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Red Dragon Flanker: China’s Prolific ‘Flanker’ Family, by Andreas Rupprecht. Houston: Harpia Publishing, 2022. 253 pp.
This is an in-depth overview of one of the most capable fourth-generation fighters. The Shenyang Aircraft Corporation’s twin-engine J-11 fighter jet (NATO name Flanker) was developed by the People’s Republic of China. The J-11’s airframe is derived from the Soviet-designed Sukhoi Su-27 and was selected by the People’s Liberation Army Air Force’s (PLAAF) as an early twenty-first–century air superiority fighter. Since the early 1990s, the J-11 has served as the foundation of the PLAAF’s national defense strategy. Its significance has only increased with the advancements in twenty-first–century technology, surpassing the expectations of even its original Russian designers.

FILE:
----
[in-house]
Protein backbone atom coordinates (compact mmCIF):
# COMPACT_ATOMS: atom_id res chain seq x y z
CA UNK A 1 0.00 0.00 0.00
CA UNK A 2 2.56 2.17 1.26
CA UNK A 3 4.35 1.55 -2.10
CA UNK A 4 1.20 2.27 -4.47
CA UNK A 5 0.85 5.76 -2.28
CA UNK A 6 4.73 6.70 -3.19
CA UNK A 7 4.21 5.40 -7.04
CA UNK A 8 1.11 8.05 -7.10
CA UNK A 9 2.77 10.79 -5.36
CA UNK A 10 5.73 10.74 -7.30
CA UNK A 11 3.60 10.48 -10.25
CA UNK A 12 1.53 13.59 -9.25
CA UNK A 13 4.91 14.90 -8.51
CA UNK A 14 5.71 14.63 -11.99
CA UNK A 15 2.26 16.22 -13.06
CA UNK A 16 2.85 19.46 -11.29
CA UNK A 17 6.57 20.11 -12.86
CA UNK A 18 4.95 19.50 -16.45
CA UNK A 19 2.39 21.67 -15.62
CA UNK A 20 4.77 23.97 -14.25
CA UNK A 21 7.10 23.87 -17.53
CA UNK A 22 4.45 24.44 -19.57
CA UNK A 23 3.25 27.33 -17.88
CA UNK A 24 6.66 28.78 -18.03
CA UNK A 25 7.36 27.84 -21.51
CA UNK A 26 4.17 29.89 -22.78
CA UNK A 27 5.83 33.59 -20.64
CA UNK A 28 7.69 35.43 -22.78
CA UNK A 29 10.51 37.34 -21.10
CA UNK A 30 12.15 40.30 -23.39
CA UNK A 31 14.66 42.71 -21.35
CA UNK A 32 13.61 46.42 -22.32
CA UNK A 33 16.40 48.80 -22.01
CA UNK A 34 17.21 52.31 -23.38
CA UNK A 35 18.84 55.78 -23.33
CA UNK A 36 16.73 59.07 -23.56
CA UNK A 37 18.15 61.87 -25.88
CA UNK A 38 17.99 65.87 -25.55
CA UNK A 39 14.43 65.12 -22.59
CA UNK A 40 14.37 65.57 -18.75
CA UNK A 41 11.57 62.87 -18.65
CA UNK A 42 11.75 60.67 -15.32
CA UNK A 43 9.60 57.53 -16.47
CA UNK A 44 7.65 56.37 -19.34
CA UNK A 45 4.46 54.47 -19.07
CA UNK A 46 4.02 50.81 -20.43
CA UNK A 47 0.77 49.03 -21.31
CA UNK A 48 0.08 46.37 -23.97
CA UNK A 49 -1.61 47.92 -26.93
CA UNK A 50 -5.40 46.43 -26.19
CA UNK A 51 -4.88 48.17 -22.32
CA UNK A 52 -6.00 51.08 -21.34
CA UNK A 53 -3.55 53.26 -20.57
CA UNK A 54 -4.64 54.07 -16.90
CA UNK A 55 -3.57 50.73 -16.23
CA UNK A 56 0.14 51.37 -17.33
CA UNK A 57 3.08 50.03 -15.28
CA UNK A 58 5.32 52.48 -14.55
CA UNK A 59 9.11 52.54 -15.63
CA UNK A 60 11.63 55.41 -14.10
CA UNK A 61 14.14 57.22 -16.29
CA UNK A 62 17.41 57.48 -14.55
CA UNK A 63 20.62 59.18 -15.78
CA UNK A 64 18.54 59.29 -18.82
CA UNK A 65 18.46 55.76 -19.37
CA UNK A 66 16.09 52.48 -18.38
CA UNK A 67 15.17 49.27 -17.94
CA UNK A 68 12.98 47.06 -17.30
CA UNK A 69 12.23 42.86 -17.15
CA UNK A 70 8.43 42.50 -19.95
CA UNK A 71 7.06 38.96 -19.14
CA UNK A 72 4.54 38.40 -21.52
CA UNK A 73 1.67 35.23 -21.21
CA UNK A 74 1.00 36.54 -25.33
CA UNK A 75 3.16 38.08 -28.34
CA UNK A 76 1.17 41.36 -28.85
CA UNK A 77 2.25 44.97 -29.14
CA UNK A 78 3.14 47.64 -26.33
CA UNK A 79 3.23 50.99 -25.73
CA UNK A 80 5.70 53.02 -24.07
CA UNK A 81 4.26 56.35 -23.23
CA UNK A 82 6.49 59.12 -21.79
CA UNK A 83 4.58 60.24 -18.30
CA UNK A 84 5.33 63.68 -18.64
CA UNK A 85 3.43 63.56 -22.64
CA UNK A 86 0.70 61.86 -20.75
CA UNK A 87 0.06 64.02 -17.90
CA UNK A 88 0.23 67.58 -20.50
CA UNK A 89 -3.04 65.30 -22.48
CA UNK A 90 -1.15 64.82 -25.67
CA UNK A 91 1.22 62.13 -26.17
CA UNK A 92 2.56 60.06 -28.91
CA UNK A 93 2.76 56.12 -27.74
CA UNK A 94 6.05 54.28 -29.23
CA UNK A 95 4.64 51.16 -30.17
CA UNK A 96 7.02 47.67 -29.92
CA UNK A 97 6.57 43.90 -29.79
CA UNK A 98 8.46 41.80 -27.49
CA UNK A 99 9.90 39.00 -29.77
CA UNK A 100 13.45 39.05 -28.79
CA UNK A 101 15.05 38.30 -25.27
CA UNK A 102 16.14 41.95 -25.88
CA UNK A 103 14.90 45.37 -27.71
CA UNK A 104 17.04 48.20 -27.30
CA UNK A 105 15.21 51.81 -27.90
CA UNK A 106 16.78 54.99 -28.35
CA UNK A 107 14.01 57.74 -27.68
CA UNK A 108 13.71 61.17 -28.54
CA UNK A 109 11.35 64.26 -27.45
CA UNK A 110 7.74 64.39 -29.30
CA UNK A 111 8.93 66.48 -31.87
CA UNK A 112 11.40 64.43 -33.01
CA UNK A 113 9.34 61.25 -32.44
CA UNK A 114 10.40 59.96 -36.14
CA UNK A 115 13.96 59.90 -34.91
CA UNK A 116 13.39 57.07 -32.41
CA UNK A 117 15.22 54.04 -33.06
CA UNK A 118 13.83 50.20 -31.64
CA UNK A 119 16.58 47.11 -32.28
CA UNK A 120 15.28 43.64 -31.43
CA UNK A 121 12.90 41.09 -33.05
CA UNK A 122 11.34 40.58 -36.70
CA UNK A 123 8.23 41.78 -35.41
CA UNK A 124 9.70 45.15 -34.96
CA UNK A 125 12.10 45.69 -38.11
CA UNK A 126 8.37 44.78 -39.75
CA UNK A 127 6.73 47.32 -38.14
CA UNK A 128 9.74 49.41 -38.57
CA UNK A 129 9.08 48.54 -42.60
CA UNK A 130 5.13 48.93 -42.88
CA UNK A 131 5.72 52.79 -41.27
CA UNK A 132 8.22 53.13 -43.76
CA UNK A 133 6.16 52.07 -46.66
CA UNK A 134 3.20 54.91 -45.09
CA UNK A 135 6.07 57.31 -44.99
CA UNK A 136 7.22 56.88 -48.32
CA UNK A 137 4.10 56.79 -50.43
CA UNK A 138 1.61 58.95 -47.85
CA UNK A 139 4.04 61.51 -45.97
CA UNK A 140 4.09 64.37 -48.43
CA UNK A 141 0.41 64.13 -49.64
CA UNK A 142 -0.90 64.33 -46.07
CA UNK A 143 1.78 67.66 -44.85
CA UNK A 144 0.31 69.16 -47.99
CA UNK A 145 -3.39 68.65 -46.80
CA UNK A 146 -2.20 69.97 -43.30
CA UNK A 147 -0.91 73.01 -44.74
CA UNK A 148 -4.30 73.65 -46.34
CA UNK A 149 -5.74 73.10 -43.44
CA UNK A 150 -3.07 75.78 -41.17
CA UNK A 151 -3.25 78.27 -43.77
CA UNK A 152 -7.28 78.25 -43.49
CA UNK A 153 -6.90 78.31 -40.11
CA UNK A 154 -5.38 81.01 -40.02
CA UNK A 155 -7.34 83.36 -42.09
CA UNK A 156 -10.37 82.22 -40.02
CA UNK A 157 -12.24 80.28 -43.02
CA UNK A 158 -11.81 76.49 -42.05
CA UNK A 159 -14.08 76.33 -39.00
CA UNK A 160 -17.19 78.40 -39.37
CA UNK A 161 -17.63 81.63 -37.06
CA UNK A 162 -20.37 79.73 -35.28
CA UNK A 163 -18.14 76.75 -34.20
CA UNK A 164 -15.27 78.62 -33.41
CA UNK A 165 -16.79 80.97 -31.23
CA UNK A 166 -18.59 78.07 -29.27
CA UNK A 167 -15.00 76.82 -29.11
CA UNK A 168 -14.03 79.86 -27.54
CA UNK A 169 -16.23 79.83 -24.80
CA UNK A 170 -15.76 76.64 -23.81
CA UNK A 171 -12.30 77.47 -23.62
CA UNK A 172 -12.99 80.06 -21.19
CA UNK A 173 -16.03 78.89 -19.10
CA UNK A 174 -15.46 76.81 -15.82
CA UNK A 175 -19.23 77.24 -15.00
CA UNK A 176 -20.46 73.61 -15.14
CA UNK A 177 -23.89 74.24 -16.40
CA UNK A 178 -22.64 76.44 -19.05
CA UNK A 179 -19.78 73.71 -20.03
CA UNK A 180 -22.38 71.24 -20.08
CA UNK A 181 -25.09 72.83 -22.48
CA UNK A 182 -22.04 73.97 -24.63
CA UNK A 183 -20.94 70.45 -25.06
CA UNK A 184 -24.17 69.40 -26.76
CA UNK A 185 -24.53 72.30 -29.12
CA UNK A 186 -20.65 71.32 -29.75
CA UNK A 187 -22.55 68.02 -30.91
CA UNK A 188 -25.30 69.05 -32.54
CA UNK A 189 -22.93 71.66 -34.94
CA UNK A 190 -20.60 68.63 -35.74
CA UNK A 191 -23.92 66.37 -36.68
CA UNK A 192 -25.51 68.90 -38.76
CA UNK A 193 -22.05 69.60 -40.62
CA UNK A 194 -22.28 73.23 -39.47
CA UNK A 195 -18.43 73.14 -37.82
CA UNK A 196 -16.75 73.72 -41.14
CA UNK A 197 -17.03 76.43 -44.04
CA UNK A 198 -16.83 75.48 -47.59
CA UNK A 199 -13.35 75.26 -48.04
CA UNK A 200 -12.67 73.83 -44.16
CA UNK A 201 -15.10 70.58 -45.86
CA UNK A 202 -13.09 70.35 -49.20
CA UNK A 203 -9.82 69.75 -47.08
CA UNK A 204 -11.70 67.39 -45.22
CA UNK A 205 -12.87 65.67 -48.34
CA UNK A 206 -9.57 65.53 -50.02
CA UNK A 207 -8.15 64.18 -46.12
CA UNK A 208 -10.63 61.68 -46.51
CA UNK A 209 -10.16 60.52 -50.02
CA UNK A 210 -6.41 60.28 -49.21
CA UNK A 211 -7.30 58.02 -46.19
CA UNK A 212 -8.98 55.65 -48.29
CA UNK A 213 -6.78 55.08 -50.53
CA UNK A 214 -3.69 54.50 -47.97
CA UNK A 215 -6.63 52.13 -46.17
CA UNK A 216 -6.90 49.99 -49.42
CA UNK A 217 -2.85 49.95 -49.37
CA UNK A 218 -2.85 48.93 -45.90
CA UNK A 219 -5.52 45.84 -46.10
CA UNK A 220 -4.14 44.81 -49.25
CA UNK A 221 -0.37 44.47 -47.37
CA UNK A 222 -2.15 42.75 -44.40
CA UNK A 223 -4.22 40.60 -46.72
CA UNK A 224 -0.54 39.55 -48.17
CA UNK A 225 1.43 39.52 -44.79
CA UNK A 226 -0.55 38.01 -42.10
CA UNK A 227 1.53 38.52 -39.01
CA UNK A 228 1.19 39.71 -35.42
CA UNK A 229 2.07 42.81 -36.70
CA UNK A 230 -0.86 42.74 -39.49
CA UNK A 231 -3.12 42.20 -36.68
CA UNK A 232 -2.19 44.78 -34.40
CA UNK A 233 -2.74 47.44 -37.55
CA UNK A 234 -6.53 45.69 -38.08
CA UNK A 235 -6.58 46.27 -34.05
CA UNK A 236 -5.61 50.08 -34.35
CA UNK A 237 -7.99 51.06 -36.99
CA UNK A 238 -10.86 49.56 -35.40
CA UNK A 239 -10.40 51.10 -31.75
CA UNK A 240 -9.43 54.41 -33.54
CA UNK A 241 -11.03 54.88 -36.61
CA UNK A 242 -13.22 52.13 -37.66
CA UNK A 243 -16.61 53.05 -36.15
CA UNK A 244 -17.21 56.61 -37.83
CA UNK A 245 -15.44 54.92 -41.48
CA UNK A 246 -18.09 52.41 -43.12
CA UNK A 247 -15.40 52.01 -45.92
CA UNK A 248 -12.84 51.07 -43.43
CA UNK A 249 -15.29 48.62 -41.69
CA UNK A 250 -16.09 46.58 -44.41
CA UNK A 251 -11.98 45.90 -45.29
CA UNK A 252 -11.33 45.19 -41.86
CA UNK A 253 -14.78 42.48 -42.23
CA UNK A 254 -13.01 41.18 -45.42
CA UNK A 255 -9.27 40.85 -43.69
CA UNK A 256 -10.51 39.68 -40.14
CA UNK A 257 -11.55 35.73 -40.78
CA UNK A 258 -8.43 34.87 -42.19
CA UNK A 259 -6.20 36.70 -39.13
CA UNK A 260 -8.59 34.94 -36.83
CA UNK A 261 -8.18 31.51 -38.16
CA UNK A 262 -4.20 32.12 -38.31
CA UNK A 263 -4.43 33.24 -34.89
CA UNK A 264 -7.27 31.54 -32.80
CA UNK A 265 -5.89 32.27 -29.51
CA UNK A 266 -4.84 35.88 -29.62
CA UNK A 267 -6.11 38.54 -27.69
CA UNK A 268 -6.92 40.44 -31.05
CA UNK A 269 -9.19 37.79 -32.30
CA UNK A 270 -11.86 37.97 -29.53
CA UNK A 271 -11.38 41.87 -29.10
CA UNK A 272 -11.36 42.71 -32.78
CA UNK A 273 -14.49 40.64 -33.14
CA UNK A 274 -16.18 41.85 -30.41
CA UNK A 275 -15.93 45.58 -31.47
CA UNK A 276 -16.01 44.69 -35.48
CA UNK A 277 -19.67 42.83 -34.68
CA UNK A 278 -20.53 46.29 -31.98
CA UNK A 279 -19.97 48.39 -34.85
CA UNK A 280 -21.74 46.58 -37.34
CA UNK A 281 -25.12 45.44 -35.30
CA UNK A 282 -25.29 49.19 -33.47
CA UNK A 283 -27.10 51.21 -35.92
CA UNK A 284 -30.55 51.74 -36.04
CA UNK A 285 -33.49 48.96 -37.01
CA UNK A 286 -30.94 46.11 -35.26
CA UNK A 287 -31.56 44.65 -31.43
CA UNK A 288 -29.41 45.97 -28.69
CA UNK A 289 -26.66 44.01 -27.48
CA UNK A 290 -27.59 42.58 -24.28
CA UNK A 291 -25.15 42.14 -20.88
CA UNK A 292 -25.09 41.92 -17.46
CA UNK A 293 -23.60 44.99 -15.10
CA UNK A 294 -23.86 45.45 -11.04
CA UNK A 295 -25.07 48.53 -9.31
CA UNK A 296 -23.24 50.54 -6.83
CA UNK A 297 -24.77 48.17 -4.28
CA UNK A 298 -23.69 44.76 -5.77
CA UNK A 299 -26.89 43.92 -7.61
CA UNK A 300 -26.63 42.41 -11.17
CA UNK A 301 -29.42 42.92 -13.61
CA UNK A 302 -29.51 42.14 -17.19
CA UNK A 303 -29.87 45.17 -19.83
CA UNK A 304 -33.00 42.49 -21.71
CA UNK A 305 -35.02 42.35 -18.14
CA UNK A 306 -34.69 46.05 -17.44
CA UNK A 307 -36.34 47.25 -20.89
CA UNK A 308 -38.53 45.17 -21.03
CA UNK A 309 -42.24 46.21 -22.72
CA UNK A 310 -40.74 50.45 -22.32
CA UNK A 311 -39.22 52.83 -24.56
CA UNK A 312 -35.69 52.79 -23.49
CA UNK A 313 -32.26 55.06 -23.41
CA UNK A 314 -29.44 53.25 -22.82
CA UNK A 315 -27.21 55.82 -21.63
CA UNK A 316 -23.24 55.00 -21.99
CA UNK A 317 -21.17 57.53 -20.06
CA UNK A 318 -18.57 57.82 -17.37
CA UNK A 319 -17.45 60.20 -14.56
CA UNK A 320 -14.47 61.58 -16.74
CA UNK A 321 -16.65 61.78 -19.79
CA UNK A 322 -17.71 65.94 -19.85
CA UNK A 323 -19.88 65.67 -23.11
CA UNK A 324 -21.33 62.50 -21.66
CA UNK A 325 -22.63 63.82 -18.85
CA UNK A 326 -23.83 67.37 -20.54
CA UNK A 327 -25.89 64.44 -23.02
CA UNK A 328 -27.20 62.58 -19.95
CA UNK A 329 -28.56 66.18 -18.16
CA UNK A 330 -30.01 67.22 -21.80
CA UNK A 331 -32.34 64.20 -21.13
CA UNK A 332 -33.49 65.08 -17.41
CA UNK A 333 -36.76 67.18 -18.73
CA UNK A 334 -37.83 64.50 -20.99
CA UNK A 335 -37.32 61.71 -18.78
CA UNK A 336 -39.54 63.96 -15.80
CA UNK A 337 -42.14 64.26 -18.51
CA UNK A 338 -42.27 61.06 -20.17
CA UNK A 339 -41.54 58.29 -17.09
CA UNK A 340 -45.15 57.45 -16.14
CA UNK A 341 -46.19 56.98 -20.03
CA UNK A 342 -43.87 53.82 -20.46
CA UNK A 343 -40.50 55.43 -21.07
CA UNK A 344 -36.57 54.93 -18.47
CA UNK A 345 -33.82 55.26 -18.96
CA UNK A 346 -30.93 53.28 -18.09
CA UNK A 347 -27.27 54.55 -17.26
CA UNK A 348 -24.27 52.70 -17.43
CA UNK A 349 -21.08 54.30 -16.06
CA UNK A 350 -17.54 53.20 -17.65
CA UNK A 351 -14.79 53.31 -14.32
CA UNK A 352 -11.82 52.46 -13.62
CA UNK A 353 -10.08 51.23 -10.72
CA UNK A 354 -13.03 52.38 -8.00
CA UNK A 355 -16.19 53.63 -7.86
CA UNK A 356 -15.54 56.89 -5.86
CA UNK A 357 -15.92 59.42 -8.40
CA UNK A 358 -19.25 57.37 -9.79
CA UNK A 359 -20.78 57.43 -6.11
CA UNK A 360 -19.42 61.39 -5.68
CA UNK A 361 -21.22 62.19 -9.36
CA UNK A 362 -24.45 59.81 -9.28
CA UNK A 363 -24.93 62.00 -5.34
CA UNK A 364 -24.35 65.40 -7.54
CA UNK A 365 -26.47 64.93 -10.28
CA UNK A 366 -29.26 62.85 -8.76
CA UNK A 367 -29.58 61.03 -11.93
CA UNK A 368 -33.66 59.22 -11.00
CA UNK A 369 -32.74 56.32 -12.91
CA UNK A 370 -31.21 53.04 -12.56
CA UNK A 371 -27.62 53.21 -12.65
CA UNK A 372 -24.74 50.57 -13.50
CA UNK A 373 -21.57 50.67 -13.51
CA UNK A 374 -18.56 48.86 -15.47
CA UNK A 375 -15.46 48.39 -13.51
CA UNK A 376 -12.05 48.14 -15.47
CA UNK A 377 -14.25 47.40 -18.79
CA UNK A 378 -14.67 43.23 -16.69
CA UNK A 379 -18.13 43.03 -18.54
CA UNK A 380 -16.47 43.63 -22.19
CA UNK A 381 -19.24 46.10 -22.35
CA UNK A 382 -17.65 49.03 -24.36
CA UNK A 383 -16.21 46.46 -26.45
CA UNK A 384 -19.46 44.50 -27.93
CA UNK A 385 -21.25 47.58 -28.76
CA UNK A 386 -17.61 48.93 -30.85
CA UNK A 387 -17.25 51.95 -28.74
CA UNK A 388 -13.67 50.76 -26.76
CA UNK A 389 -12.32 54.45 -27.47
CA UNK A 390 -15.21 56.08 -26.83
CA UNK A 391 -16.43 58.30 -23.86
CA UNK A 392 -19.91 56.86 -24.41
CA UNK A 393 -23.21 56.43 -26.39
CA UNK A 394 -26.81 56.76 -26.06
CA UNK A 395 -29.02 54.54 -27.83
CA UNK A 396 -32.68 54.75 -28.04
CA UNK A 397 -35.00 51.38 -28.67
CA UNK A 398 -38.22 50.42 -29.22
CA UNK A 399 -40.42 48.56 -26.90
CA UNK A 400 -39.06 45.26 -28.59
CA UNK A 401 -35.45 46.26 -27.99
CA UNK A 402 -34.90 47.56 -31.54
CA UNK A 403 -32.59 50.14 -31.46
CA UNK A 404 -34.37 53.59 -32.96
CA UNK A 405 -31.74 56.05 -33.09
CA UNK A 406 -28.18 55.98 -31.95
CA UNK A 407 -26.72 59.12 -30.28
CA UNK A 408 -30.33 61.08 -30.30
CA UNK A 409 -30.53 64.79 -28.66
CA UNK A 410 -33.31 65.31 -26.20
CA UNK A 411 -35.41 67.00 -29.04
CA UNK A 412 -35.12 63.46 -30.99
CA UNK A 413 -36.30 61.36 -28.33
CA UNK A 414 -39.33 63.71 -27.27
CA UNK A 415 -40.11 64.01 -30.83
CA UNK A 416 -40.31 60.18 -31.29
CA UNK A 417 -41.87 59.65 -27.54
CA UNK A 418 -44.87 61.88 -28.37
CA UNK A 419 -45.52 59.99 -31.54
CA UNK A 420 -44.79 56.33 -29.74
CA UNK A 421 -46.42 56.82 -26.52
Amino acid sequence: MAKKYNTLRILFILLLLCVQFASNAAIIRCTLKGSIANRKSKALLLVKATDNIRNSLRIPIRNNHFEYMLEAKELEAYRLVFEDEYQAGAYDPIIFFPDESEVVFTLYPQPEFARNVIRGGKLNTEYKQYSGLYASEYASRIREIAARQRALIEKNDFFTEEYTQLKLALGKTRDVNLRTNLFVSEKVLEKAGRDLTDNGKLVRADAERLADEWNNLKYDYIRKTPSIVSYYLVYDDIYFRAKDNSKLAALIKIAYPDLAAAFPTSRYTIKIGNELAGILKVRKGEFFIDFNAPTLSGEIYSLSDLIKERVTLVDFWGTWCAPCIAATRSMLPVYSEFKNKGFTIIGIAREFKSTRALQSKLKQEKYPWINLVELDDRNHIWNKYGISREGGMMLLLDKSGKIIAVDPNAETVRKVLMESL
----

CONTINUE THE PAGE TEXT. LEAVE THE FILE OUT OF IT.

The Sukhoi Su-27, which serves as the foundation for the J-11 Flanker, is regarded as one of the most capable fourth-generation fighters, yet it remains enigmatic. While it may not have achieved the same level of success as its American counterpart, the F-15 Eagle, the Su-27 is often revered for its elegance, spectacular performance, and enigmatic nature. This reputation stems from the Flanker’s sleek aerodynamic design, complemented by the well-known Russian attributes of “brute power” and rugged construction. Originally developed without intentions for export, unlike its lighter counterpart, the MiG-29 (NATO name Fulcrum), the Flanker has become one of the most sought-after fighter jets by nations like China, Indonesia, and Vietnam, since its approval for international sales.